Lost in translation? Hot deals by China's Alibaba leave investors cold as its investment portfolio grows US$16 billion since 2013
A year since it went public in the biggest stock listing ever, China’s Alibaba Group has spent more than US$6 billion on everything from an electronics store chain to a robot maker. As shares hover below their debut price, investors in the e-commerce giant wonder just when it will all pay off.
The seemingly scattershot approach to deals has left shareholders asking how co-founder and chief executive Jack Ma Yun’s baby, once the darling of bourses, analysts and investors alike, will pull new businesses together to manage a vital transition.
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From dominance of a surging China, it must cope with saturation in a slowing economy where shoppers are beginning to tighten their belts. At the same time, smaller rival JD.com's growing market share is cause for concern - especially as it’s backed by Alibaba nemesis Tencent.
"They are trying to do too many things at once," said John Ettinger, a co-portfolio manager of the US$5.6 billion Federated Kaufmann fund, which has owned Alibaba shares since the fanfare of the initial public offering.
Close to US$140 billion has been wiped off the company’s market value since last November’s peak. The shares have fallen 28 per cent since the end of their September 19 opening day surge, versus a 0.8 per cent fall in the S&P 500.
Alibaba executive vice chairman Joe Tsai painted the acquisitions strategy as a coordinated game of chess last week.
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Still, Alibaba’s transition to mobile shopping from more-lucrative PCs has been slower than expected and in August it reported its worst recorded quarterly growth in revenue and transaction volume. With the latter expected to fall further, a flurry of brokerages have cut targets; one lone analyst recommends selling.
FROM TAXIS TO FOOTBALL
The US$6 billion-plus in M&A activity since the IPO has highlighted an expansion strategy that’s nothing if not diverse. Since 2013, investments by Alibaba and affiliates stack up to more than US$16 billion, by Reuters’ calculations, in sectors such as taxi hailing, pharmaceuticals, financial media, postal services and half a Chinese football club.
Publicly available data suggests an underwhelming performance so far by several investments.
Shares in microblog platform Weibo, retailer Haier Electronics Group, online video firm Youku Tudou and mobile dating firm Momo have underperformed the broader markets since Alibaba pumped cash into them.
Even those whose shares have gained have struggled to make profit. Alibaba Pictures, which signed a deal to promote in China the latest Mission: Impossible movie, has lost money for the past 18 months, while Alibaba Health Information Technology hasn’t been profitable since early 2012; its losses have only increased.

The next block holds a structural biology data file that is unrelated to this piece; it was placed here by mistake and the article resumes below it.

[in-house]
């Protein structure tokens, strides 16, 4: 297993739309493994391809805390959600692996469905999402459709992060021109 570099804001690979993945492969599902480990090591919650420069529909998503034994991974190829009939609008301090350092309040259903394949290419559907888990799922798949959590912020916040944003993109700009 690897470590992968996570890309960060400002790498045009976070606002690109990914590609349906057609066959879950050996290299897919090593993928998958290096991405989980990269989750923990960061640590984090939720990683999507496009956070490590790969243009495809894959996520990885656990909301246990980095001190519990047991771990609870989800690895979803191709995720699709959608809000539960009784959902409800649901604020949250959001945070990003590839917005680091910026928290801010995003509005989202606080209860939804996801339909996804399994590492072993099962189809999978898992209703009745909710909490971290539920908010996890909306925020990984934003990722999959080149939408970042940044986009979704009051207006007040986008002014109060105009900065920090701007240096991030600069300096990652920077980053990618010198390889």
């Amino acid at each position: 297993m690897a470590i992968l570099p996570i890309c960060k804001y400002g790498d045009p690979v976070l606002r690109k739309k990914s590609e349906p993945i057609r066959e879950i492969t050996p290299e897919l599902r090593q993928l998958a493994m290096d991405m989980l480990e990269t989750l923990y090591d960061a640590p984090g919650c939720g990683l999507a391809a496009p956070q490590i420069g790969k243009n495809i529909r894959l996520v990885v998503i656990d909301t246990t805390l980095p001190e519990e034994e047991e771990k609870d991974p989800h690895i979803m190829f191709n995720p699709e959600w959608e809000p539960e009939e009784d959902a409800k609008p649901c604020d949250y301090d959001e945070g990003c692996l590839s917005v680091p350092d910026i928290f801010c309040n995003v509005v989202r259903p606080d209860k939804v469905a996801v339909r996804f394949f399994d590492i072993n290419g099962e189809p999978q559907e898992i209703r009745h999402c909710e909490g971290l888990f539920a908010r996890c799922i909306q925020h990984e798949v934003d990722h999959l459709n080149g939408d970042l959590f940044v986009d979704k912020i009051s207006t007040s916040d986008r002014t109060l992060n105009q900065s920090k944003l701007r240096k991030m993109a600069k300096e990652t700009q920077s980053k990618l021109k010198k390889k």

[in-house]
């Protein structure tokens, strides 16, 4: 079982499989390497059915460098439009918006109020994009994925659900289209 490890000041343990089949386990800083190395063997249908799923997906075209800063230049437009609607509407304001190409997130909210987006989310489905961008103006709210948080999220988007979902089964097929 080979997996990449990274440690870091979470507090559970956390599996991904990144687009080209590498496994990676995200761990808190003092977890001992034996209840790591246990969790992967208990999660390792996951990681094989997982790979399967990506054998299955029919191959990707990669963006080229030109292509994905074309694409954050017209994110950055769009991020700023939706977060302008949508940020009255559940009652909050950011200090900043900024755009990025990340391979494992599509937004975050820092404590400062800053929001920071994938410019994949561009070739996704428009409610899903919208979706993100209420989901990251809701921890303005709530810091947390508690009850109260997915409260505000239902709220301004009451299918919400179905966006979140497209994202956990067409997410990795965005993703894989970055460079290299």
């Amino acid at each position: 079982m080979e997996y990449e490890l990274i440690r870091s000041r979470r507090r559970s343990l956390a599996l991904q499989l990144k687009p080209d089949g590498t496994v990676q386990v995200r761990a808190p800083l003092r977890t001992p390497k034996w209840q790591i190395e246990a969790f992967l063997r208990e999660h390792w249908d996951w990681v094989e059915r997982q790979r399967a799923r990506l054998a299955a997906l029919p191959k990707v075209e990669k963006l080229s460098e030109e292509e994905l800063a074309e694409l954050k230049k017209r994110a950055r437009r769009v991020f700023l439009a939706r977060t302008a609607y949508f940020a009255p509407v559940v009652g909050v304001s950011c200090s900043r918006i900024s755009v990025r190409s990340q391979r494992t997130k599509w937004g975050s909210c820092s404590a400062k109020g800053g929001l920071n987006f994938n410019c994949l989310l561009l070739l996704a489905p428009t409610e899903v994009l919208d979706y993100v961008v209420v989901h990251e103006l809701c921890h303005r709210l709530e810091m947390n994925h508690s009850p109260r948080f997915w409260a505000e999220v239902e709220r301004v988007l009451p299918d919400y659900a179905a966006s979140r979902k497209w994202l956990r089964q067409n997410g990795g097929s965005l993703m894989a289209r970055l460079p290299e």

An Alibaba spokesman said the firm was optimistic about these companies’ prospects and had communicated there would be losses early on, but declined to comment on other investments.
Some of these deals do tie into broader strategies to improve the e-commerce firm’s logistics, and expand into new areas like digital entertainment and Internet finance.
But some say Alibaba - cash-rich from years of wildfire growth - is spending big and wide in search of success beyond its central business as the threats of shrinking margins, slowing growth and dangerous rivals loom.
"They’re trying to hedge their bets in several directions," said Richard Kramer, the London-based founder of Arete Research.
"I think they realise that there’s going to be natural limits to their core business."
In February, Alibaba invested US$590 million in Chinese smartphone maker Meizu Technology to compete in a market which is already saturated and seeing margins flatten and competition intensify.
The online giant has even gone big to get into a sector whose business it helped disrupt. In August, Alibaba paid a hefty 146 times Suning Commerce Group's earnings to take a US$4.6 billion stake in the brick-and-mortar electronics retailer, an investment it says is a logistics play.
Still, the company’s growth and entrepreneurial success story remains a draw for many. Most brokerage target prices are above the current level, and analysts like Chi Tsang, with HSBC in Hong Kong, remain bullish.
"We’re just stuck in this negative vortex, where people don’t like China ... and now it’s a ’broken IPO’, which has added even more insult to injury," he said.
"The stock is cheap, it’s very cheap."